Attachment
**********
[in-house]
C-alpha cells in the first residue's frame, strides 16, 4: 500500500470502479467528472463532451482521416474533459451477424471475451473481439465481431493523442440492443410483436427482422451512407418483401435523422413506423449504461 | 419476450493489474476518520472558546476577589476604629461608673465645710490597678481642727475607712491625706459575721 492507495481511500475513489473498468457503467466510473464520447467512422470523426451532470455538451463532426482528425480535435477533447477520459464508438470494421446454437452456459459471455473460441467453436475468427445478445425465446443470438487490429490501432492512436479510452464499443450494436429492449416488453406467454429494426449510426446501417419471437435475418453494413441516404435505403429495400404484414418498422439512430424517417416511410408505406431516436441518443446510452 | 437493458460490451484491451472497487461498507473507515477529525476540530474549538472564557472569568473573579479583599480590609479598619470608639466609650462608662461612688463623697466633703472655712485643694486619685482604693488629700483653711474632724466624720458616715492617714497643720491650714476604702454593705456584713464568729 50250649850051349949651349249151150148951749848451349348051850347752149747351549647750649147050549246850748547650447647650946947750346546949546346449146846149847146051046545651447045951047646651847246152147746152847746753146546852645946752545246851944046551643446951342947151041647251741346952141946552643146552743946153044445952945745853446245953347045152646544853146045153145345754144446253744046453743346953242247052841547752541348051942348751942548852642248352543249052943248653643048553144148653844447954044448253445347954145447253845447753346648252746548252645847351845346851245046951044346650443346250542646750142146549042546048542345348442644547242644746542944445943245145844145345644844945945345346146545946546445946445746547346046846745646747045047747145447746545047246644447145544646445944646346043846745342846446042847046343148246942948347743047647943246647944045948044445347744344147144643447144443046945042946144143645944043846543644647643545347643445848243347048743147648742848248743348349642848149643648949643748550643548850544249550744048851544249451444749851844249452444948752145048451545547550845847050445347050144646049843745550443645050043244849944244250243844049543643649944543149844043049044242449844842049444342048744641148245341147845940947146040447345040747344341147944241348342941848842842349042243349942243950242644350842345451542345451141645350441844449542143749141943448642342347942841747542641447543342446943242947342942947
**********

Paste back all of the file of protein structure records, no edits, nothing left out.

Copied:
[in-house]
C-alpha cells in the first residue's frame, strides 16, 4: 500500500470502479467528472463532451482521416474533459451477424471475451473481439465481431493523442440492443410483436427482422451512407418483401435523422413506423449504461 | 419476450493489474476518520472558546476577589476604629461608673465645710490597678481642727475607712491625706459575721 492507495481511500475513489473498468457503467466510473464520447467512422470523426451532470455538451463532426482528425480535435477533447477520459464508438470494421446454437452456459459471455473460441467453436475468427445478445425465446443470438487490429490501432492512436479510452464499443450494436429492449416488453406467454429494426449510426446501417419471437435475418453494413441516404435505403429495400404484414418498422439512430424517417416511410408505406431516436441518443446510452 | 437493458460490451484491451472497487461498507473507515477529525476540530474549538472564557472569568473573579479583599480590609479598619470608639466609650462608662461612688463623697466633703472655712485643694486619685482604693488629700483653711474632724466624720458616715492617714497643720491650714476604702454593705456584713464568729 50250649850051349949651349249151150148951749848451349348051850347752149747351549647750649147050549246850748547650447647650946947750346546949546346449146846149847146051046545651447045951047646651847246152147746152847746753146546852645946752545246851944046551643446951342947151041647251741346952141946552643146552743946153044445952945745853446245953347045152646544853146045153145345754144446253744046453743346953242247052841547752541348051942348751942548852642248352543249052943248653643048553144148653844447954044448253445347954145447253845447753346648252746548252645847351845346851245046951044346650443346250542646750142146549042546048542345348442644547242644746542944445943245145844145345644844945945345346146545946546445946445746547346046846745646747045047747145447746545047246644447145544646445944646346043846745342846446042847046343148246942948347743047647943246647944045948044445347744344147144643447144443046945042946144143645944043846543644647643545347643445848243347048743147648742848248743348349642848149643648949643748550643548850544249550744048851544249451444749851844249452444948752145048451545547550845847050445347050144646049843745550443645050043244849944244250243844049543643649944543149844043049044242449844842049444342048744641148245341147845940947146040447345040747344341147944241348342941848842842349042243349942243950242644350842345451542345451141645350441844449542143749141943448642342347942841747542641447543342446943242947342942947